Implications for Other Researchers
Poor follow-up rates are a significant challenge to online trials, particularly where all follow-up is done online. Studies of online weight loss programs have successfully boosted follow-up rates by using postal and telephone reminders for participants who did not respond to email reminders. This was not our experience with DYD, possibly reflecting the stigmatized nature of excessive alcohol consumption and our participants’ desire for anonymity, as well as our recruitment model. This issue clearly requires careful consideration, as a clear threat to valid inference in online trials. Offline follow-up is considerably more expensive and time consuming than online follow-up, so researchers planning to use mixed methods should budget accordingly.
Researchers traditionally have two concerns about data quality. One is the validity of the data—to what extent is the information provided by participants “true”? Objective data (eg, data obtained through blood or other laboratory tests) are considered less prone to bias than self-reported, or subjective, data. However, data obtained from self-report may better reflect the intended outcome of a given intervention; for example, the effectiveness of an intervention aimed at reducing pain is best judged by patient reports of perceived pain. Using well-established, validated outcome measures enhances the external validity of a trial and can also facilitate comparing or combining data from different studies.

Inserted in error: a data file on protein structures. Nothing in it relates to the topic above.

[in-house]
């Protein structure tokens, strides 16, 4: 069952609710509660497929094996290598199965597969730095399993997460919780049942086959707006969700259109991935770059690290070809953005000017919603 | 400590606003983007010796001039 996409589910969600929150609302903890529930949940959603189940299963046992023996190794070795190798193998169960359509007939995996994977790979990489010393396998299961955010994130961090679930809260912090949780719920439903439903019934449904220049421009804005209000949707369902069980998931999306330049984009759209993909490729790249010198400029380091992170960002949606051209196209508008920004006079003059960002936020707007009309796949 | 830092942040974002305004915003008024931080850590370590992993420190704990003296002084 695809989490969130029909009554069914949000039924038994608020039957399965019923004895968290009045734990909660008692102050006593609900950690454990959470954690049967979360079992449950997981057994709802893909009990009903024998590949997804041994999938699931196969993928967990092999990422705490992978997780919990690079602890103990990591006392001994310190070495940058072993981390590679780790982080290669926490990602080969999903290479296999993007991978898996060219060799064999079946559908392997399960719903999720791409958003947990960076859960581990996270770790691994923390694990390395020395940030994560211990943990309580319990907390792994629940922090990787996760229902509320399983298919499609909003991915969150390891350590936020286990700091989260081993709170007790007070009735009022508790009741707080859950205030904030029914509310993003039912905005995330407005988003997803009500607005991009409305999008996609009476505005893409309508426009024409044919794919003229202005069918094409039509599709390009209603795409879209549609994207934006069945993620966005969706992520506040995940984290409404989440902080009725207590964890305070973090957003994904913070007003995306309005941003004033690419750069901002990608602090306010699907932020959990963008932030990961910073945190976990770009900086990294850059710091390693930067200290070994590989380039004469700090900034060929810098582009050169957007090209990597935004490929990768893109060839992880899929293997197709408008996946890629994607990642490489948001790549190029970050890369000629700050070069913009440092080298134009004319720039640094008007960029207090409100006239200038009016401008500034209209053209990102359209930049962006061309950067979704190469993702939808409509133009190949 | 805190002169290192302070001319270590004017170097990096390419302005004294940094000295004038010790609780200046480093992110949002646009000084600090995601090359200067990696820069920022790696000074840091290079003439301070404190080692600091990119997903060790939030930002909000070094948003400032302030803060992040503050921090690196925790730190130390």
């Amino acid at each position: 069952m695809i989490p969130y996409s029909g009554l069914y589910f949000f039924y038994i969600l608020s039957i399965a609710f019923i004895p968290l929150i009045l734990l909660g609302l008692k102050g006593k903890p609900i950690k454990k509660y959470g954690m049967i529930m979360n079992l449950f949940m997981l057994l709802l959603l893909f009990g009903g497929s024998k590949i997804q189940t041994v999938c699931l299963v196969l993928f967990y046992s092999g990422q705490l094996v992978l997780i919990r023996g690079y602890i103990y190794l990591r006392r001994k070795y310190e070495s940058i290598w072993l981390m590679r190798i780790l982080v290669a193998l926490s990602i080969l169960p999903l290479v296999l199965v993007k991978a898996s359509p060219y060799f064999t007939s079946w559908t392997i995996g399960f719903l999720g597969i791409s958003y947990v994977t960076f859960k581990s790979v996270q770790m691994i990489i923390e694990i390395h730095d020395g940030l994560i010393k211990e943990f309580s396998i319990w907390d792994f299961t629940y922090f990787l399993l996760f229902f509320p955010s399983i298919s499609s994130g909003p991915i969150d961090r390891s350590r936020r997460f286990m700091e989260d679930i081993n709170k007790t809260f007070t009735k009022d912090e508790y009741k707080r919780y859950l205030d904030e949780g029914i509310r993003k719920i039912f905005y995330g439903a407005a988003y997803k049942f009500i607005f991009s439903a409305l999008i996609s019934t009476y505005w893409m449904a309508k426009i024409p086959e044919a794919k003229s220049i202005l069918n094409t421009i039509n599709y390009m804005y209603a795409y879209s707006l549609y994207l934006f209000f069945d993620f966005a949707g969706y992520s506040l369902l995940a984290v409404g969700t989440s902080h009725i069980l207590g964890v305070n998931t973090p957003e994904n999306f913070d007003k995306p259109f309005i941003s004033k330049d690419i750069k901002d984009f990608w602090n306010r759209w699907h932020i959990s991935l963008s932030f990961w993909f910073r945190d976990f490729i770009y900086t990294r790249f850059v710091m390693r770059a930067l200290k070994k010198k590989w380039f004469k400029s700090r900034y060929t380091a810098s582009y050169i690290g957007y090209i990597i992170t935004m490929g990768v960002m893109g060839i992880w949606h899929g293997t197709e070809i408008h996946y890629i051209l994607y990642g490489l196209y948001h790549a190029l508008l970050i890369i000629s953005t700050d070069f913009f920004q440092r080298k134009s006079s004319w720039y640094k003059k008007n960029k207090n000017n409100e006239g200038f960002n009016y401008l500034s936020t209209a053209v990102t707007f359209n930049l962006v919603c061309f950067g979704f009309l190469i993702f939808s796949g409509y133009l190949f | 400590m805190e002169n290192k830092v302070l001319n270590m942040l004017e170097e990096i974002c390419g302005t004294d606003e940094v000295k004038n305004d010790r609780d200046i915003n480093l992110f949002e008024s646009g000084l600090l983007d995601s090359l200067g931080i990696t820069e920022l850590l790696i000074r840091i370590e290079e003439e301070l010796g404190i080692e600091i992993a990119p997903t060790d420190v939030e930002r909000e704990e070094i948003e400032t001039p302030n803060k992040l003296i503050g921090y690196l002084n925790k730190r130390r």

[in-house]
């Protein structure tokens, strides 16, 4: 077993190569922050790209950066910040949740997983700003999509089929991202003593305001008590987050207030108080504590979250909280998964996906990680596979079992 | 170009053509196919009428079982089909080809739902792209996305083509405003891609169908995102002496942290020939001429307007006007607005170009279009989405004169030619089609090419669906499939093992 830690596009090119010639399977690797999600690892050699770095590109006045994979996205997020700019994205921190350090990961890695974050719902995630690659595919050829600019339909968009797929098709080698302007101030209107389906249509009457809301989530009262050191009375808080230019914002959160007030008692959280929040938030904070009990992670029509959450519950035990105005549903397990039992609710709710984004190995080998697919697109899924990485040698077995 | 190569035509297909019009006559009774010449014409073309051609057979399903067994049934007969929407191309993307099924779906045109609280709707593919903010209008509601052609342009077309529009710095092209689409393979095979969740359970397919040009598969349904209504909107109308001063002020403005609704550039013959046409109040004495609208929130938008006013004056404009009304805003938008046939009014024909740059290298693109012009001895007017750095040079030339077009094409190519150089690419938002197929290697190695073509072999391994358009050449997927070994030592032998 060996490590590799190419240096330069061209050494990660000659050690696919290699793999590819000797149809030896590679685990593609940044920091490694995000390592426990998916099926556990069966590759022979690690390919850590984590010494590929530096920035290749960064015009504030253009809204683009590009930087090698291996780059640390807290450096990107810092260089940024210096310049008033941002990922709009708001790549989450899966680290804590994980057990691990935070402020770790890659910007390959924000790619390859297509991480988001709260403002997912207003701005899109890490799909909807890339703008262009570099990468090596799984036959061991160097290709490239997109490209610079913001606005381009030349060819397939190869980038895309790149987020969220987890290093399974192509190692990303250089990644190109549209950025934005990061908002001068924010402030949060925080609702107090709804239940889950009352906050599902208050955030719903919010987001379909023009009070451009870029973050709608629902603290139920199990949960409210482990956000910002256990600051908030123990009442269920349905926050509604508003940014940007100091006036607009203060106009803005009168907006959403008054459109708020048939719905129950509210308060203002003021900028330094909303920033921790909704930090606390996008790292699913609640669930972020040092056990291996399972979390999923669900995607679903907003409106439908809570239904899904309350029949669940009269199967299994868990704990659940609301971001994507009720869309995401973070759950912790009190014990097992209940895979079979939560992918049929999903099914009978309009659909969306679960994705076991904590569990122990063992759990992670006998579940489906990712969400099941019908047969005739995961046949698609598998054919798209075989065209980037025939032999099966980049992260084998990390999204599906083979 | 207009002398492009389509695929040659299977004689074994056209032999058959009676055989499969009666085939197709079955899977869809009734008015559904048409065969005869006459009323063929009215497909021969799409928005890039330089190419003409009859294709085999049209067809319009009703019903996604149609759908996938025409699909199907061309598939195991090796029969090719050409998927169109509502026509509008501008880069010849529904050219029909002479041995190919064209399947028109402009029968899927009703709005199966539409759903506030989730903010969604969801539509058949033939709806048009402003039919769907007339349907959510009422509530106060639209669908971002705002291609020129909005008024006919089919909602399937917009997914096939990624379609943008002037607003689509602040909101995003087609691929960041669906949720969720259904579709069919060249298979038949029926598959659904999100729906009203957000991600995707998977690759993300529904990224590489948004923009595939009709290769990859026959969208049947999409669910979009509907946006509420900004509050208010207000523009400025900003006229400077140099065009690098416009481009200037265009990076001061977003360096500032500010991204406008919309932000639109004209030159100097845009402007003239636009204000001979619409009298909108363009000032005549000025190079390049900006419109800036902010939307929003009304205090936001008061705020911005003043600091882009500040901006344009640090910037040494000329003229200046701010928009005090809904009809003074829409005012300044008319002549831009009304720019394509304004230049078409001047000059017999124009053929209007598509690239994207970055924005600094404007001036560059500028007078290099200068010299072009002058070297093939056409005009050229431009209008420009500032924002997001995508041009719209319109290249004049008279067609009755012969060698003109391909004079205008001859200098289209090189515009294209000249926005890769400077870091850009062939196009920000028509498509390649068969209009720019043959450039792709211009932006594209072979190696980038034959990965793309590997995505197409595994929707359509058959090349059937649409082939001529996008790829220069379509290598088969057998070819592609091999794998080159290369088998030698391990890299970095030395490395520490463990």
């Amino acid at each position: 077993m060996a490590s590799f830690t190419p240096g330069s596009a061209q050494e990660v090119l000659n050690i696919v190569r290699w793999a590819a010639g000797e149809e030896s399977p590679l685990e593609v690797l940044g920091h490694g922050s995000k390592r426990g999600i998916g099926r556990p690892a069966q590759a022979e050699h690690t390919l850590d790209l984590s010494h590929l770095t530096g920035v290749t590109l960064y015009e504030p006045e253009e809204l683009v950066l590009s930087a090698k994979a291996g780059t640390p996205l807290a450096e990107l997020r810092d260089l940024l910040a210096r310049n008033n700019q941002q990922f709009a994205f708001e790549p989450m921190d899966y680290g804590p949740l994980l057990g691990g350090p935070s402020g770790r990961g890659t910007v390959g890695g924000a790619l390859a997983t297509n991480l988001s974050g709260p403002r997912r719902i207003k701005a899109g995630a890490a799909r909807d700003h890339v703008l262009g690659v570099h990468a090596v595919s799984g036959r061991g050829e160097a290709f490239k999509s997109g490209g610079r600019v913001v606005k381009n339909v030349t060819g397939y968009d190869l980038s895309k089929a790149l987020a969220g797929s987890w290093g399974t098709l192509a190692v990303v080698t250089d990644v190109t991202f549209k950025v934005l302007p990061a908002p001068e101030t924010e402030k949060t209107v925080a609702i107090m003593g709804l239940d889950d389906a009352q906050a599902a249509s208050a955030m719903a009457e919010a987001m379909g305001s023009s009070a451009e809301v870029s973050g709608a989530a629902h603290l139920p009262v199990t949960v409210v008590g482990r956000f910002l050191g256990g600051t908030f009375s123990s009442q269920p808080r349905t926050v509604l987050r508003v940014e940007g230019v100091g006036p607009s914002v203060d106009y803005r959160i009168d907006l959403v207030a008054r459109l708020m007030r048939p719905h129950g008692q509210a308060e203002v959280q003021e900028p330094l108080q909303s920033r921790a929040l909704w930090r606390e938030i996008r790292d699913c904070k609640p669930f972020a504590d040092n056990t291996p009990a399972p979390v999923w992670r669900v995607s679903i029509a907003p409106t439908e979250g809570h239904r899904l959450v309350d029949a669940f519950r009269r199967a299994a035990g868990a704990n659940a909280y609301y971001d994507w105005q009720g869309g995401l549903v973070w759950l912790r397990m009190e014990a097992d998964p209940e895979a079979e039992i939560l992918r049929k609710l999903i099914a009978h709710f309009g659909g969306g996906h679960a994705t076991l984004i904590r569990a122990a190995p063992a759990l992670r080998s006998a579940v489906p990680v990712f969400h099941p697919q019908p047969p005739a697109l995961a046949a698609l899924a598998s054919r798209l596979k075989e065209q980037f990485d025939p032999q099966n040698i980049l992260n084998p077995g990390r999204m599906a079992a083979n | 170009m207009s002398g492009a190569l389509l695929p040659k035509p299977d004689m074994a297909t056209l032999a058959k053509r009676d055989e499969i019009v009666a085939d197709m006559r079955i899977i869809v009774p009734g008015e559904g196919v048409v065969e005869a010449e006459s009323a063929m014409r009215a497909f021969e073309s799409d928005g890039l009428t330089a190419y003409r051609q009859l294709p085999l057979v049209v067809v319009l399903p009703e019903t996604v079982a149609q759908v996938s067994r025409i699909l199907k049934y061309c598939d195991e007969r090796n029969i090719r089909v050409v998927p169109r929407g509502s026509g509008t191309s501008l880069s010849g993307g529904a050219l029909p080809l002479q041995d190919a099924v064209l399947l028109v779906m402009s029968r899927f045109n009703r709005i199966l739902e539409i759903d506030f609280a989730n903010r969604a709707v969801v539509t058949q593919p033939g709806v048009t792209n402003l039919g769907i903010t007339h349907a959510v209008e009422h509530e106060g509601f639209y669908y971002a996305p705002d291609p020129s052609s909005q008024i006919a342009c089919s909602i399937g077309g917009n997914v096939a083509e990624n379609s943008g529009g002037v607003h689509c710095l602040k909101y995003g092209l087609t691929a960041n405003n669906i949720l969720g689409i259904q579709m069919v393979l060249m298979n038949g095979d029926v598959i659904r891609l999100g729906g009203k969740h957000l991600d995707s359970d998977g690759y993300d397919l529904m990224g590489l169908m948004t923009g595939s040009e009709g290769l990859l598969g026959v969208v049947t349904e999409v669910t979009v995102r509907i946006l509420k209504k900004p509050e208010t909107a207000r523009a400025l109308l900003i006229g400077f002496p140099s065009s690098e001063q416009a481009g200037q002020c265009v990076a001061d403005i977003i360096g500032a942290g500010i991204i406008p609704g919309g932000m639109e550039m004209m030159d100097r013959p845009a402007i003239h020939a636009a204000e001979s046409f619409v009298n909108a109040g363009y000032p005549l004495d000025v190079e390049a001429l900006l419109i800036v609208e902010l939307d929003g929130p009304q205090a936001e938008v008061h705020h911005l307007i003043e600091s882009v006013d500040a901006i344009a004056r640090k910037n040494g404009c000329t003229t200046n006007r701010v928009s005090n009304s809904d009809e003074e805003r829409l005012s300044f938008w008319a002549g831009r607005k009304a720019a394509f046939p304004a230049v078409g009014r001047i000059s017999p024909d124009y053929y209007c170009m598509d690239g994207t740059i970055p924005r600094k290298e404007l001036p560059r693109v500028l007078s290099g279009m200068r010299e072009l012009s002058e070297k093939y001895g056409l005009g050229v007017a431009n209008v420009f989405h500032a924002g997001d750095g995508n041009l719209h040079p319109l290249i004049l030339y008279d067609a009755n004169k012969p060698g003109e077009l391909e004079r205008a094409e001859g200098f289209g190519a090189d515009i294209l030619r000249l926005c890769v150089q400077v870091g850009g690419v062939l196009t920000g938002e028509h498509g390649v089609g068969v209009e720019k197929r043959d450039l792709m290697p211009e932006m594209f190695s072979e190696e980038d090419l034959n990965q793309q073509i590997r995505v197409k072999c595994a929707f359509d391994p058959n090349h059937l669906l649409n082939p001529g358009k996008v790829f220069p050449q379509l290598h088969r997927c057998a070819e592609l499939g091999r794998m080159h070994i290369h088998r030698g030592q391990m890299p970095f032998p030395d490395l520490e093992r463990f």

A second concern is the amount of missing data, in terms of item nonresponse. There has been considerable debate about how to avoid introducing bias into a study where there is missing data [, ].
Conducting a trial entirely online has several implications for data quality. There are two implications for the validity of the data—the first is that even demographic data, such as age and gender, cannot be independently verified. The important issue here is bias, and collecting baseline data prior to randomization protects against bias in the baseline data. Systematic bias may be introduced after randomization if there is something about either the intervention or comparator that encourages differential responses to the follow-up questionnaires.